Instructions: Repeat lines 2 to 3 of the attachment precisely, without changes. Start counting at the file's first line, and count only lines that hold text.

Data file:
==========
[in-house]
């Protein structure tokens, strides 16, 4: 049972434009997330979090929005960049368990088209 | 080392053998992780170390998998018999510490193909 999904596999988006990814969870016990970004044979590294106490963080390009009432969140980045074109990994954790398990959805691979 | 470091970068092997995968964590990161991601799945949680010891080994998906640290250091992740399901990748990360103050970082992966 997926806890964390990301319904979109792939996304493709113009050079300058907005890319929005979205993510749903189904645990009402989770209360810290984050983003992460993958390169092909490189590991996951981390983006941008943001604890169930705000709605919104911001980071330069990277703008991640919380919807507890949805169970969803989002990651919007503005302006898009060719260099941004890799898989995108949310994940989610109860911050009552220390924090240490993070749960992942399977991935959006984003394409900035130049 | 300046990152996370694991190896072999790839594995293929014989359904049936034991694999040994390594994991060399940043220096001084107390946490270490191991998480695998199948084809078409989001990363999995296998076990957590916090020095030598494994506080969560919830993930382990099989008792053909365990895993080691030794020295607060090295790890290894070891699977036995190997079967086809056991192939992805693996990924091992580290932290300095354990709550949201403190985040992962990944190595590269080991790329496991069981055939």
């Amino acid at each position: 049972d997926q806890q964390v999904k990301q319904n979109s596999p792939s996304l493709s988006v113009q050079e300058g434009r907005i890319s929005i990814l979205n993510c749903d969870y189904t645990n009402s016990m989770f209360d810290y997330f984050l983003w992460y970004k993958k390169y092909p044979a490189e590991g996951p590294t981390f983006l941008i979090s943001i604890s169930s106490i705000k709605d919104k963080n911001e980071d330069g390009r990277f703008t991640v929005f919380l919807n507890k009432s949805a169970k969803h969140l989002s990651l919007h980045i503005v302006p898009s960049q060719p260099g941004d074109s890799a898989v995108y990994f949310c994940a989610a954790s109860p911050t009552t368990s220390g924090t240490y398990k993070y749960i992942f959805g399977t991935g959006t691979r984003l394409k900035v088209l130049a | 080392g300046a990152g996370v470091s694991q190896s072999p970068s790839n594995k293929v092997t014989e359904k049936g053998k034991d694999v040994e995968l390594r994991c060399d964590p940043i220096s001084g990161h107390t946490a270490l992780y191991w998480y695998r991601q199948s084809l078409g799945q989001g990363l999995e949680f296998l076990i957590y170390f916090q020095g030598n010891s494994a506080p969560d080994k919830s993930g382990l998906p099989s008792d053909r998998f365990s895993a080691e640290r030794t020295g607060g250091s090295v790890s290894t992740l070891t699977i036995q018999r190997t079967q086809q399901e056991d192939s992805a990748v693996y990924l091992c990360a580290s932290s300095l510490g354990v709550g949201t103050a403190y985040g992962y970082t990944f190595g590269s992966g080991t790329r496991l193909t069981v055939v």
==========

């Protein structure tokens, strides 16, 4: 049972434009997330979090929005960049368990088209 | 080392053998992780170390998998018999510490193909 999904596999988006990814969870016990970004044979590294106490963080390009009432969140980045074109990994954790398990959805691979 | 470091970068092997995968964590990161991601799945949680010891080994998906640290250091992740399901990748990360103050970082992966 997926806890964390990301319904979109792939996304493709113009050079300058907005890319929005979205993510749903189904645990009402989770209360810290984050983003992460993958390169092909490189590991996951981390983006941008943001604890169930705000709605919104911001980071330069990277703008991640919380919807507890949805169970969803989002990651919007503005302006898009060719260099941004890799898989995108949310994940989610109860911050009552220390924090240490993070749960992942399977991935959006984003394409900035130049 | 300046990152996370694991190896072999790839594995293929014989359904049936034991694999040994390594994991060399940043220096001084107390946490270490191991998480695998199948084809078409989001990363999995296998076990957590916090020095030598494994506080969560919830993930382990099989008792053909365990895993080691030794020295607060090295790890290894070891699977036995190997079967086809056991192939992805693996990924091992580290932290300095354990709550949201403190985040992962990944190595590269080991790329496991069981055939």
């Amino acid at each position: 049972d997926q806890q964390v999904k990301q319904n979109s596999p792939s996304l493709s988006v113009q050079e300058g434009r907005i890319s929005i990814l979205n993510c749903d969870y189904t645990n009402s016990m989770f209360d810290y997330f984050l983003w992460y970004k993958k390169y092909p044979a490189e590991g996951p590294t981390f983006l941008i979090s943001i604890s169930s106490i705000k709605d919104k963080n911001e980071d330069g390009r990277f703008t991640v929005f919380l919807n507890k009432s949805a169970k969803h969140l989002s990651l919007h980045i503005v302006p898009s960049q060719p260099g941004d074109s890799a898989v995108y990994f949310c994940a989610a954790s109860p911050t009552t368990s220390g924090t240490y398990k993070y749960i992942f959805g399977t991935g959006t691979r984003l394409k900035v088209l130049a | 080392g300046a990152g996370v470091s694991q190896s072999p970068s790839n594995k293929v092997t014989e359904k049936g053998k034991d694999v040994e995968l390594r994991c060399d964590p940043i220096s001084g990161h107390t946490a270490l992780y191991w998480y695998r991601q199948s084809l078409g799945q989001g990363l999995e949680f296998l076990i957590y170390f916090q020095g030598n010891s494994a506080p969560d080994k919830s993930g382990l998906p099989s008792d053909r998998f365990s895993a080691e640290r030794t020295g607060g250091s090295v790890s290894t992740l070891t699977i036995q018999r190997t079967q086809q399901e056991d192939s992805a990748v693996y990924l091992c990360a580290s932290s300095l510490g354990v709550g949201t103050a403190y985040g992962y970082t990944f190595g590269s992966g080991t790329r496991l193909t069981v055939v």